In today’s talking points, the 2018 boom in healthcare investment was aided by three key deals, and a cancer treatment accelerator approved in Wuwei signals a breakthrough in cancer research. In other news, Chemist Warehouse has experienced continued growth in the Chinese market and has made new plans to expand their sales platform, and Chinese and Australian universities are partnering to research the use of AI in healthcare.
The 2018 boom of Chinese healthcare investment into Australia
Australian healthcare climbed to the top of the investment ladder for incoming Chinese investment in 2018. Accounting for 42 percent of Chinese investment in the Australian market in 2018, the healthcare industry is experiencing a foreign investment boom, with investment more than double the previous year at AUD $3.4 billion.
Despite clear diversity in investments, 2018’s boom was aided significantly by three major deals comprising over AUD $500 million, with major investment moving into health supplements (53%) and medical treatments, including natural medicine, IVF and fertility. This is an incredibly positive trend for Australian healthcare providers, which has developed a reputation for high-tech and high quality and comes at a crucial time for China’s maturing health industry and steadily ageing population in growing need of aged-care services. Positive trends are in store with Chinese investment into healthcare is expected to grow by 8.1% annually over the next five years.
First carbon ion cancer treatment accelerator is approved in Wuwei
Recently, as part of China’s carbon particle therapy, the first carbon ion cancer treatment accelerator has been approved at the Wuwei Cancer Hospital. Using the system, carbon ions are accelerated to 70% of the speed of light before being blasted in beams at a tumour to destroy the cells’ DNA.
According to the project manager, Xiao Guoqing, the finished accelerator in Wuwei is a symbol for “a major milestone in China’s domestically made advanced medical equipment.” This domestically built system costs significantly less than importing the same machine, making treatment cheaper for Chinese patients.
Wang Xiaohu, the vice president at Gansu Province Cancer Hospital, has said that accelerated ions are more destructive than photons (used in traditional cancer treatments) due to their ability to be highly targeted. At the same time, it is said to be a safer and more successful radiation therapy. Currently, this system is effective in treating stages of prostate, liver, rectal and lung cancers. Therefore, the Wuwei Cancer Hospital will gradually be able to treat more than 1,000 patients per year.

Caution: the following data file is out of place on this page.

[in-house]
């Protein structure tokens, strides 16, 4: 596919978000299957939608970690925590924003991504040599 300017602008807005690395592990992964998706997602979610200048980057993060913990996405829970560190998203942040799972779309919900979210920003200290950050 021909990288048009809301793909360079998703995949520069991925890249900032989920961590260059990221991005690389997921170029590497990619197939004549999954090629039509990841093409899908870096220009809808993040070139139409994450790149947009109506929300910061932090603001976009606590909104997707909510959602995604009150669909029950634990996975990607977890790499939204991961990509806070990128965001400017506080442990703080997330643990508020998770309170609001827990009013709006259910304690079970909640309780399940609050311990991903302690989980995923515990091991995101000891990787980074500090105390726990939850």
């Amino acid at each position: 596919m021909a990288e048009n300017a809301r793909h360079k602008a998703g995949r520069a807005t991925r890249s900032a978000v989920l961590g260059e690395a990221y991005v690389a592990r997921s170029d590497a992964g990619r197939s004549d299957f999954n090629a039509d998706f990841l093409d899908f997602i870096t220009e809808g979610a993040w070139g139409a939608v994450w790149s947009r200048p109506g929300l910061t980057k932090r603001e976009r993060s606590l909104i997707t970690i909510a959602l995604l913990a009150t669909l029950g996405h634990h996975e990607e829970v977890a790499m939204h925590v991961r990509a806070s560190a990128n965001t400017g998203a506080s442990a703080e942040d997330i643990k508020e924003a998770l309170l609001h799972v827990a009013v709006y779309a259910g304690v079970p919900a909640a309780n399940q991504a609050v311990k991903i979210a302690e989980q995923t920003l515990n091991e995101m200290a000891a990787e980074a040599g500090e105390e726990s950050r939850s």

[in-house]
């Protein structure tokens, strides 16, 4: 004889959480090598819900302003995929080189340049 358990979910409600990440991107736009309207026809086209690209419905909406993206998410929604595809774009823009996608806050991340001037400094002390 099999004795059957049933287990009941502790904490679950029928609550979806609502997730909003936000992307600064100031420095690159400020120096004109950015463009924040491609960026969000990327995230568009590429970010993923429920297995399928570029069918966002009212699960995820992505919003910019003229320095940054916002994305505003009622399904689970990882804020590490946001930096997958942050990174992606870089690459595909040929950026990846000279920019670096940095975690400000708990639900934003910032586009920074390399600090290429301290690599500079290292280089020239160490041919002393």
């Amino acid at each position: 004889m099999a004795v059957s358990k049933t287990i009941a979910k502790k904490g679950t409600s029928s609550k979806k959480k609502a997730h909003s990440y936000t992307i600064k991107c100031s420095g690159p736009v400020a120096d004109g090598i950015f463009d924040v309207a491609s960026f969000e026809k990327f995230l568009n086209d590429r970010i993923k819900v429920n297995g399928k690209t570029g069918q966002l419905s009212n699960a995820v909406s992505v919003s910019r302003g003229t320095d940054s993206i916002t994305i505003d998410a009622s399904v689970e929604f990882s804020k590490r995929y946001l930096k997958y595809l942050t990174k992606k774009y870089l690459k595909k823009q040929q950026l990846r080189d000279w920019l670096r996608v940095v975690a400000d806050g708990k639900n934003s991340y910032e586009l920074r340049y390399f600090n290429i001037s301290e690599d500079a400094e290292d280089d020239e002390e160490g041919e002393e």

Source: China Daily
Chemist Warehouse’s growing success in the Chinese market
The Australian retailer, Chemist Warehouse, begun leveraging China’s strong pharmaceutical industry through its partnership with the Alibaba-run Tmall marketplace four years ago. Continued success, with a 52% growth rate for year-on-year sales, has seen them recently extending their partnership by signing an updated two-year agreement.
The retailer is the number one cross-border seller on the Tmall marketplace, with an offering of more than 200 brands and 3,200 SKUs. This was after launching in 2015 and becoming the first cross-border retailer to achieve RMB 10 million ($1.4 million) in gross merchandise volume in only 46 minutes during the 11.11 Global Shopping Event.
In addition, the retailer has announced its expansion into online marketplaces Kaola and Lazada, increasing its reach to other regions in South East Asia. Its online success has also kick-started plans to open a pilot bricks-and-mortar store in Zhengzhou City of Henan Province. This physical presence is aimed to provide Chinese customers with more confidence of cross-border products by allowing them to see, touch and feel the products prior to purchase.
An Australia-China partnership for AI research into healthcare
The University of Sydney in partnership with Fudan University have formed the Brain and Intelligence Science Alliance. The organisation is set to research neuroscience and explore how AI can be ethically used within the field.
According to the Australian Institute of Health and Welfare, in 2016, dementia and Alzheimer’s were the leading causes of death in Australia. As a result, the Brain and Intelligence Science Alliance is hoping to study the prevention, diagnosis and intervention for these particular brain disorders.
The Vice-Chancellor of The University of Sydney, Dr. Michael Spence, has stated, “We need to work across disciplines and across oceans if our research is going to improve lives.”
Source: Healthcare IT